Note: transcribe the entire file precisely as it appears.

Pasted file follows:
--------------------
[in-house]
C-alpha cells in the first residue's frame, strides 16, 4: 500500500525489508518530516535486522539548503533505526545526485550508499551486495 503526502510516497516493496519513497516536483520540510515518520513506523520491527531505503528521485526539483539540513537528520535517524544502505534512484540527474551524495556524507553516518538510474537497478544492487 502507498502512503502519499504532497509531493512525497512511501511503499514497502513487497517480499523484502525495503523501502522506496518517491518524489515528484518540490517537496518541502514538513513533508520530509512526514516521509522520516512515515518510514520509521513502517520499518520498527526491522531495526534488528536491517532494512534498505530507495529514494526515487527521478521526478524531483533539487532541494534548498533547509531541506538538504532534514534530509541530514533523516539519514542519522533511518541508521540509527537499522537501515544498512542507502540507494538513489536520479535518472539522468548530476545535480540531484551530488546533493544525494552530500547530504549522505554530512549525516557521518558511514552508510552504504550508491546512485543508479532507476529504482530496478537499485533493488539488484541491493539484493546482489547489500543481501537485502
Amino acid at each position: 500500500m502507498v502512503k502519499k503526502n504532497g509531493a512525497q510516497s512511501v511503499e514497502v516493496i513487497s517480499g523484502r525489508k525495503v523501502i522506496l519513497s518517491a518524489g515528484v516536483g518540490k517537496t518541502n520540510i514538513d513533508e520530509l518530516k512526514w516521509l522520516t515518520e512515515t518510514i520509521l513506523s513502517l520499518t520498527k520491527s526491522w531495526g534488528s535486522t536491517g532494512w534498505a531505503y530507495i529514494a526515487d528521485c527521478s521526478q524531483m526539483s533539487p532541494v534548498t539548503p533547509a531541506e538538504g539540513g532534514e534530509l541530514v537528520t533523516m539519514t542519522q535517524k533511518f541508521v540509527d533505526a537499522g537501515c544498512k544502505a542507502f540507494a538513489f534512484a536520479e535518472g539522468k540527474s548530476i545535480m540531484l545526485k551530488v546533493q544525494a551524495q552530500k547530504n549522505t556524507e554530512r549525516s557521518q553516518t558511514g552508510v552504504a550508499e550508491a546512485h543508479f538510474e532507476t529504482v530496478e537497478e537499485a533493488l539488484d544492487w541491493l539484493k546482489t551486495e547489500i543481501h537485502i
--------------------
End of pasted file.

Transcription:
[in-house]
C-alpha cells in the first residue's frame, strides 16, 4: 500500500525489508518530516535486522539548503533505526545526485550508499551486495 503526502510516497516493496519513497516536483520540510515518520513506523520491527531505503528521485526539483539540513537528520535517524544502505534512484540527474551524495556524507553516518538510474537497478544492487 502507498502512503502519499504532497509531493512525497512511501511503499514497502513487497517480499523484502525495503523501502522506496518517491518524489515528484518540490517537496518541502514538513513533508520530509512526514516521509522520516512515515518510514520509521513502517520499518520498527526491522531495526534488528536491517532494512534498505530507495529514494526515487527521478521526478524531483533539487532541494534548498533547509531541506538538504532534514534530509541530514533523516539519514542519522533511518541508521540509527537499522537501515544498512542507502540507494538513489536520479535518472539522468548530476545535480540531484551530488546533493544525494552530500547530504549522505554530512549525516557521518558511514552508510552504504550508491546512485543508479532507476529504482530496478537499485533493488539488484541491493539484493546482489547489500543481501537485502
Amino acid at each position: 500500500m502507498v502512503k502519499k503526502n504532497g509531493a512525497q510516497s512511501v511503499e514497502v516493496i513487497s517480499g523484502r525489508k525495503v523501502i522506496l519513497s518517491a518524489g515528484v516536483g518540490k517537496t518541502n520540510i514538513d513533508e520530509l518530516k512526514w516521509l522520516t515518520e512515515t518510514i520509521l513506523s513502517l520499518t520498527k520491527s526491522w531495526g534488528s535486522t536491517g532494512w534498505a531505503y530507495i529514494a526515487d528521485c527521478s521526478q524531483m526539483s533539487p532541494v534548498t539548503p533547509a531541506e538538504g539540513g532534514e534530509l541530514v537528520t533523516m539519514t542519522q535517524k533511518f541508521v540509527d533505526a537499522g537501515c544498512k544502505a542507502f540507494a538513489f534512484a536520479e535518472g539522468k540527474s548530476i545535480m540531484l545526485k551530488v546533493q544525494a551524495q552530500k547530504n549522505t556524507e554530512r549525516s557521518q553516518t558511514g552508510v552504504a550508499e550508491a546512485h543508479f538510474e532507476t529504482v530496478e537497478e537499485a533493488l539488484d544492487w541491493l539484493k546482489t551486495e547489500i543481501h537485502i